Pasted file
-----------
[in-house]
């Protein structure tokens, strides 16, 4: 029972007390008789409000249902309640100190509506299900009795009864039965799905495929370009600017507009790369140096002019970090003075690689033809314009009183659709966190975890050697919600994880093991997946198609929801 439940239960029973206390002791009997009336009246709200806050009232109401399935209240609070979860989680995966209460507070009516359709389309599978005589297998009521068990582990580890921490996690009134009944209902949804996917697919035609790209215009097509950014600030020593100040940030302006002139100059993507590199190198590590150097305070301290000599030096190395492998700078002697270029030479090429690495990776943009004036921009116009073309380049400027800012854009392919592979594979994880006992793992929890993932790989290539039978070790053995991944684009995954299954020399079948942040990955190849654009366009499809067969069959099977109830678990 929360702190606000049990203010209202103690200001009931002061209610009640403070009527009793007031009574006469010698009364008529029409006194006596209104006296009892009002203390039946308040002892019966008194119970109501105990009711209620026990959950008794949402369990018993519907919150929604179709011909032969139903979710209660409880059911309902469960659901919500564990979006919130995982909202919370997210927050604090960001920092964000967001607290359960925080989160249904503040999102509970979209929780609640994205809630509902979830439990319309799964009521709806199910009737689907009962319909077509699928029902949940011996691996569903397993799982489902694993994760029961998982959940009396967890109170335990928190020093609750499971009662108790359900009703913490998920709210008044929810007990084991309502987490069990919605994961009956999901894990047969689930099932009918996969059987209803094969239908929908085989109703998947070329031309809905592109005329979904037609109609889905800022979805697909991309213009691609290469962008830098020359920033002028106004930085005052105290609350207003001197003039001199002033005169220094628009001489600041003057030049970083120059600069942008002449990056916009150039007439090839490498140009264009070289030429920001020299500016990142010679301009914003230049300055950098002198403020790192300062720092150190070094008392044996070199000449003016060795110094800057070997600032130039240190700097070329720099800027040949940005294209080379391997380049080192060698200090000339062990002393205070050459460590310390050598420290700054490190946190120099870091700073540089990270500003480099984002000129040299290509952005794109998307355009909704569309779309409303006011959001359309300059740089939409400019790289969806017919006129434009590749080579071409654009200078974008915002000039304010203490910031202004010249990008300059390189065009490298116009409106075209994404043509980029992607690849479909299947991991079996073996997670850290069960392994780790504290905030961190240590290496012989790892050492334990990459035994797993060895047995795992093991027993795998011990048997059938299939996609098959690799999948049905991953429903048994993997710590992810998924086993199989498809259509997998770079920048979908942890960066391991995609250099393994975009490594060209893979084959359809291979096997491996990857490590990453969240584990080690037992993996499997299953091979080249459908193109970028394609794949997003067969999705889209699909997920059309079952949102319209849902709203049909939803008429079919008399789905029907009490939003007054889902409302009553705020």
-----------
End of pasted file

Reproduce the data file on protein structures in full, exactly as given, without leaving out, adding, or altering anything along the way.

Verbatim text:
[in-house]
């Protein structure tokens, strides 16, 4: 029972007390008789409000249902309640100190509506299900009795009864039965799905495929370009600017507009790369140096002019970090003075690689033809314009009183659709966190975890050697919600994880093991997946198609929801 439940239960029973206390002791009997009336009246709200806050009232109401399935209240609070979860989680995966209460507070009516359709389309599978005589297998009521068990582990580890921490996690009134009944209902949804996917697919035609790209215009097509950014600030020593100040940030302006002139100059993507590199190198590590150097305070301290000599030096190395492998700078002697270029030479090429690495990776943009004036921009116009073309380049400027800012854009392919592979594979994880006992793992929890993932790989290539039978070790053995991944684009995954299954020399079948942040990955190849654009366009499809067969069959099977109830678990 929360702190606000049990203010209202103690200001009931002061209610009640403070009527009793007031009574006469010698009364008529029409006194006596209104006296009892009002203390039946308040002892019966008194119970109501105990009711209620026990959950008794949402369990018993519907919150929604179709011909032969139903979710209660409880059911309902469960659901919500564990979006919130995982909202919370997210927050604090960001920092964000967001607290359960925080989160249904503040999102509970979209929780609640994205809630509902979830439990319309799964009521709806199910009737689907009962319909077509699928029902949940011996691996569903397993799982489902694993994760029961998982959940009396967890109170335990928190020093609750499971009662108790359900009703913490998920709210008044929810007990084991309502987490069990919605994961009956999901894990047969689930099932009918996969059987209803094969239908929908085989109703998947070329031309809905592109005329979904037609109609889905800022979805697909991309213009691609290469962008830098020359920033002028106004930085005052105290609350207003001197003039001199002033005169220094628009001489600041003057030049970083120059600069942008002449990056916009150039007439090839490498140009264009070289030429920001020299500016990142010679301009914003230049300055950098002198403020790192300062720092150190070094008392044996070199000449003016060795110094800057070997600032130039240190700097070329720099800027040949940005294209080379391997380049080192060698200090000339062990002393205070050459460590310390050598420290700054490190946190120099870091700073540089990270500003480099984002000129040299290509952005794109998307355009909704569309779309409303006011959001359309300059740089939409400019790289969806017919006129434009590749080579071409654009200078974008915002000039304010203490910031202004010249990008300059390189065009490298116009409106075209994404043509980029992607690849479909299947991991079996073996997670850290069960392994780790504290905030961190240590290496012989790892050492334990990459035994797993060895047995795992093991027993795998011990048997059938299939996609098959690799999948049905991953429903048994993997710590992810998924086993199989498809259509997998770079920048979908942890960066391991995609250099393994975009490594060209893979084959359809291979096997491996990857490590990453969240584990080690037992993996499997299953091979080249459908193109970028394609794949997003067969999705889209699909997920059309079952949102319209849902709203049909939803008429079919008399789905029907009490939003007054889902409302009553705020």